The King and Queen are said to have invited the charity boss who is at the center of a royal racing line to meet them at the palace.
Ngozi Fulani was repeatedly asked where she “really came from” during a royal reception by Lady Susan Hussey.
The palace said in a statement that his remarks were “not acceptable and deeply regrettable”.
Lady Hussey – who is godmother to Prince William – has since stepped down from her role in the Royal Household and apologized for her comments.
The Prince of Wales said it was ‘really disappointing’ to hear about Ms Fulani’s experiences.
His spokesperson said: ‘Racism has no place in our society, these comments were unacceptable’ and ‘it is right that the individual concerned has resigned’
They said: “I was really disappointed to hear about the guest experience at Buckingham Palace last night.”
“The comments were unacceptable, and it is right that the individual has stepped down with immediate effect.”
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Plans are now underway for Charles and Camilla to meet Ms Fulani so they can talk about what happened at the event and the issues involved.
Palace sources told the Mail on Sunday that the King and Camilla would meet the chief executive of Sistah Space at the palace.
Appearing on Good Morning Britain, Ms Fulani explained that Lady Hussey ‘did a straight line’ at her before asking her ‘about seven or eight times’ where she was from.
She told the programme: ‘So you realize it’s not about age. She seems quite capable of driving herself. That’s it, that’s what you call racism. I’ve been here for two hours with the feeling that I have to leave, I want to leave, but I don’t know what to do.
The conversation as recalled by Ngozi Fulani
Ms SH: ‘Where do you come from?’
Ms Fulani: “Space Sista.”
SH: “No, where are you from?
Ms Fulani: “We are based in Hackney.”
SH: ‘No, what part of Africa are YOU from?’
Ms Fulani: ‘I don’t know, they left no trace.
SH: ‘Well, you must know where you’re from, I spent time in France. Where do you come from?’
Ms Fulani: “Here, UK”
SH: “No, but what nationality are you? »
Ms Fulani: “I was born here and I’m British.”
SH: ‘No, but where are you really from, where are your people from?
Ms. Fulani: ‘‘My people’, lady, what is that?’
SH: ‘Oh, I see I’m going to have a hard time getting you to say where you’re from. When did you first come here?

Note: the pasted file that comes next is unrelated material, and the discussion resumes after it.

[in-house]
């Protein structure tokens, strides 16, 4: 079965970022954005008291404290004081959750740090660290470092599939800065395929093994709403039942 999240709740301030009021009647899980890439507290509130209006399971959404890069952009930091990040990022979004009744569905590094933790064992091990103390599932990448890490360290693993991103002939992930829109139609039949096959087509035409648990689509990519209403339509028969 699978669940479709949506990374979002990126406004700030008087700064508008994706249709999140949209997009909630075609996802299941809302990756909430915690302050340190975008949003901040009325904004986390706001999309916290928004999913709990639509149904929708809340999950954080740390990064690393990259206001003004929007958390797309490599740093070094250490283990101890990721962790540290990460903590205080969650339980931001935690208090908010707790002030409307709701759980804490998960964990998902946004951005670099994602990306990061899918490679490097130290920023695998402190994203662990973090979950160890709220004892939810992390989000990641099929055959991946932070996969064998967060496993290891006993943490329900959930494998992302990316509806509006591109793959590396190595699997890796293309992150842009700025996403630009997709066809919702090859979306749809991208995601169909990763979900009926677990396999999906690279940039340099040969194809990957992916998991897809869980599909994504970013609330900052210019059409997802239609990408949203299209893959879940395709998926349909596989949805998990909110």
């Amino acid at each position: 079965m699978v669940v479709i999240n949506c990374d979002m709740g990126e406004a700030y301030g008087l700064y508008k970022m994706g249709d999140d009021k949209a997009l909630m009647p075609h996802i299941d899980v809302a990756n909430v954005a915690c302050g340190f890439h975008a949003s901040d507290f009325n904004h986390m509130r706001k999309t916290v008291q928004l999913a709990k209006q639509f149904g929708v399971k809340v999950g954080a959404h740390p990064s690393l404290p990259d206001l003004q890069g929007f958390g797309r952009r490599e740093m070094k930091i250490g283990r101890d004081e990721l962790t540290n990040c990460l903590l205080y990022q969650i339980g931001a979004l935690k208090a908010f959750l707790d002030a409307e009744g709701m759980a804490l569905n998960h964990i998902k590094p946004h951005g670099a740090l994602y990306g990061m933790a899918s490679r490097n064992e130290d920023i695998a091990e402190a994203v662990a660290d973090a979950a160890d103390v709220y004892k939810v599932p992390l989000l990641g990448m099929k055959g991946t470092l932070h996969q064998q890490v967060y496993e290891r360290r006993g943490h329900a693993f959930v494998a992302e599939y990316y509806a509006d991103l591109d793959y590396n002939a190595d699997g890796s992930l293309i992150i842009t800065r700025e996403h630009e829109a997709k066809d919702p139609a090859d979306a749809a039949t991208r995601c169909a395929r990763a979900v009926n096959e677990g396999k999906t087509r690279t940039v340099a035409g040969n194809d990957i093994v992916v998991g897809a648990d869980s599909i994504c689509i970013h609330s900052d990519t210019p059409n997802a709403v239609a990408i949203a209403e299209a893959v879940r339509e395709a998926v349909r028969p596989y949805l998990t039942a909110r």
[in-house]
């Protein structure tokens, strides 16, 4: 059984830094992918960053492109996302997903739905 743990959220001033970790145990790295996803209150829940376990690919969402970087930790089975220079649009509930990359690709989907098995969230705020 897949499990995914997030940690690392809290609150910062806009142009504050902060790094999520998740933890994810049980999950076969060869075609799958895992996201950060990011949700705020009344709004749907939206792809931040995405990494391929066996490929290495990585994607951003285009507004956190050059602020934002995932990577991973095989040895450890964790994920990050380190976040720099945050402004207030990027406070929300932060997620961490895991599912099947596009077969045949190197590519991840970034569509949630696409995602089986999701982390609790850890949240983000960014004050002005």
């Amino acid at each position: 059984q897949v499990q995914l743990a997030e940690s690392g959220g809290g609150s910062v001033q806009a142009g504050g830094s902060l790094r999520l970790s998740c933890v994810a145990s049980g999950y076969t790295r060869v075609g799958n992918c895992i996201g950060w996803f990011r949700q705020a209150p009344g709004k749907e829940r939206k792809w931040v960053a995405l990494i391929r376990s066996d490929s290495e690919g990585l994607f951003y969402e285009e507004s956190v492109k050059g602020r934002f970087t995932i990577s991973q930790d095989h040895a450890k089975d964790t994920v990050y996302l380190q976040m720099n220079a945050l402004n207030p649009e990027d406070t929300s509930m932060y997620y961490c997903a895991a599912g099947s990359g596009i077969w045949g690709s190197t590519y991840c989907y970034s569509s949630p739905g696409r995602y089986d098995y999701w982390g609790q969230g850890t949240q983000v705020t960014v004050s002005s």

Ms Fulani: ‘Lady! I’m a British national, my parents came here in the 1950s when…’
SH: ‘Oh, I knew we’d get there eventually, you’re from the Caribbean!’
Ms Fulani: “No, madam, I am of African descent, of Caribbean descent and of British nationality.”
SH: ‘Oh so you’re from….’
“People keep saying the palace reached out to me. They didn’t reach out to me. I tell you categorically, we have not heard.
“We want positive results. We are happy to have this conversation. It is about violence against women and girls. I have not suffered physical violence, I have the impression of having experienced a form of abuse.
‘I have clarity. It’s racism.
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She added: “It was like an interrogation. That’s the only way I can explain it.
Ms Fulani, chief executive of Sistah Space, had been a guest at the Buckingham Palace event which focused on preventing violence against women.
Her charity provides specialist support for women of African and Caribbean descent affected by abuse.
Lady Hussey, who has resigned, was a key figure in the royal household for many years.
She started working for the firm the same year the Queen gave birth to Prince Andrew, and she became its longest-serving lady-in-waiting.
In 1997, Ms Ngozi met the then Prince of Wales when Charles visited the Limelight, a nightclub in London’s West End.
She was a drummer in Emashi, a group specializing in African music, which had received money from The Prince’s Trust.
A photograph of Ms Ngozi – who was born Marlene Headley but has since adopted an African name – shows her sitting next to the prince, both laughing.
Ms Ngozi made a cultural visit to Ghana in 2002 with 27 young people on a trip funded by The Prince’s Trust and organized by the charity Education Africa Teaching.
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